The US releases new sanctions on Russia
On Friday, the US released wide-reaching sanctions on 24 Russian people and entities in response to 2016 election meddling and other “malign activity”. The actions targeted oligarchs, government officials, companies and a Russian bank, all of which have close ties to the President, Vladimir Putin. US Treasury Secretary, Steve Mnuchin also highlighted Russia’s ongoing material and weapon-based support for the Assad regime as another reason for the sanctions. The implications of which became considerably more pronounced over the weekend when the rebel-held area of Douma was attacked using chemical weapons.
As both tensions and sanctions between the US and Russia escalate, businesses need to be careful that they do not inadvertently breach these sanctions, which are more extensive than previously mandated and present a more complex set of risks. Companies and individuals affected control large stakes of the world’s commodity and energy markets, both of which are relatively dollar dependant. For the first time, it has been clearly stipulated that these sanctions will apply to anyone, from any nation who knowingly facilitates transactions on behalf of a sanctioned entity, which could complicate trade. In this increasingly heated situation companies need to make sure that they have robust controls in place to stay out of the crossfire.
The UK’s FCA sets out its new business plan
On Monday, the FCA released its business plan for 2018/19. Tackling financial crime remains one of the key priorities and this year will focus on combating money laundering and fraud. The FCA will aim to continue to design controls so that they are both effective and with minimal unintended consequences. 2018 has already been a busy year for the FCA with the introduction of their new supervisory body OPBAS and the announcement of the Global Regulatory Sandbox.
This shows the regulator is doing a lot to improve the UK’s financial crime framework, but recent news suggests there are still problems to address. Last week, City AM published an article which highlighted again how easy it is to fraudulently register company directors at Companies House which makes it easier to hide the true owner of a business. Another key weakness was highlighted by the Centre for Financial Crime and Security Studies, when they examined intelligence gaps in the UK’s AML regime, showing professional service providers such as lawyers and accountants are at risk. In October this year, the UK will receive the results of its FATF mutual evaluation, which will give an introduction of how well the UK is really doing.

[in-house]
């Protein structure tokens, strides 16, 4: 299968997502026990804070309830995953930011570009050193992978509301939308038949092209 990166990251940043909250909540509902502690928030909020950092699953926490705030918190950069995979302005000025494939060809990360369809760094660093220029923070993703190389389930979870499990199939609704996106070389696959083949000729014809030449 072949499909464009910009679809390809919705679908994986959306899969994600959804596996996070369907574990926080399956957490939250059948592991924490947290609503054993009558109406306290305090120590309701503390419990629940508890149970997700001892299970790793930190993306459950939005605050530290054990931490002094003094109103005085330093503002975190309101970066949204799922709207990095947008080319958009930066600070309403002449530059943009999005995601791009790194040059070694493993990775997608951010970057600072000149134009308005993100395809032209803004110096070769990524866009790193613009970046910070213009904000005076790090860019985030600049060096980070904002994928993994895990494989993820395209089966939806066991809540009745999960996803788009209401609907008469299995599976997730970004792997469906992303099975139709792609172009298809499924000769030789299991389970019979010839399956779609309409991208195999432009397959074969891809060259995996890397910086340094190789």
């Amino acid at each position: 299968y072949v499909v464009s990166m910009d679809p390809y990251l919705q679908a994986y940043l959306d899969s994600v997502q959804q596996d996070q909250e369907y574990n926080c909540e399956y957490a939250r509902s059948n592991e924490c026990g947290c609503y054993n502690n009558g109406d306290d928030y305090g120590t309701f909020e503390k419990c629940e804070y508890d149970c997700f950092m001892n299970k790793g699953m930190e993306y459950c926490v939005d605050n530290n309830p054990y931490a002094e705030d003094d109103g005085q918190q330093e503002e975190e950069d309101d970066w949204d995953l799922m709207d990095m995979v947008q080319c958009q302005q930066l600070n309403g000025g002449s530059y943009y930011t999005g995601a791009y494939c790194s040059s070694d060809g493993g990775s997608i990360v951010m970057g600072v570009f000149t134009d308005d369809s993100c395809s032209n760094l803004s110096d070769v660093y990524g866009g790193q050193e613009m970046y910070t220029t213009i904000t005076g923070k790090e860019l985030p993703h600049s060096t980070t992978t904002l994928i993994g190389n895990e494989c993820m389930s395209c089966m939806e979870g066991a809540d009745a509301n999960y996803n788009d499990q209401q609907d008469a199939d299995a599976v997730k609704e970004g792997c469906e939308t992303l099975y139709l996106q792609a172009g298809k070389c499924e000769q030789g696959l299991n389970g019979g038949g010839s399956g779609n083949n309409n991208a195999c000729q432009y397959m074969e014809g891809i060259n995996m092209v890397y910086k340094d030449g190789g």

Iceland receives its mutual evaluation from FATF
The last ten years have been difficult for Iceland’s financial sector. In 2008 it was nearly destroyed by the financial crisis and in 2016 the Prime Minister was forced to resign after the Panama Papers exposed that he was storing wealth connected to the crisis offshore. Last week, FATF released Iceland’s mutual evaluation which showed that the last decade has also taken its toll on the country’s AML/CFT framework. The evaluation shows that AML/CFT has long been under resourced and is poorly understood, especially by smaller financial institutions. FATF also harshly criticized the country’s recent risk assessment which it says is based more on theory than on fact.
So what can Iceland do to solve some of these problems? FATF wants Iceland to prioritize making its risk assessment more accurate. Iceland should start here, as a well-thought out and investigative risk assessment can form the bedrock of effective policy. It should also take time to evaluate how its AML/CFT risks are changing as it relaxes post-crisis financial controls, such as those placed on capital flows. Iceland may have been bruised by the last decade but to legitimately prosper the country should do more to bolster money laundering controls.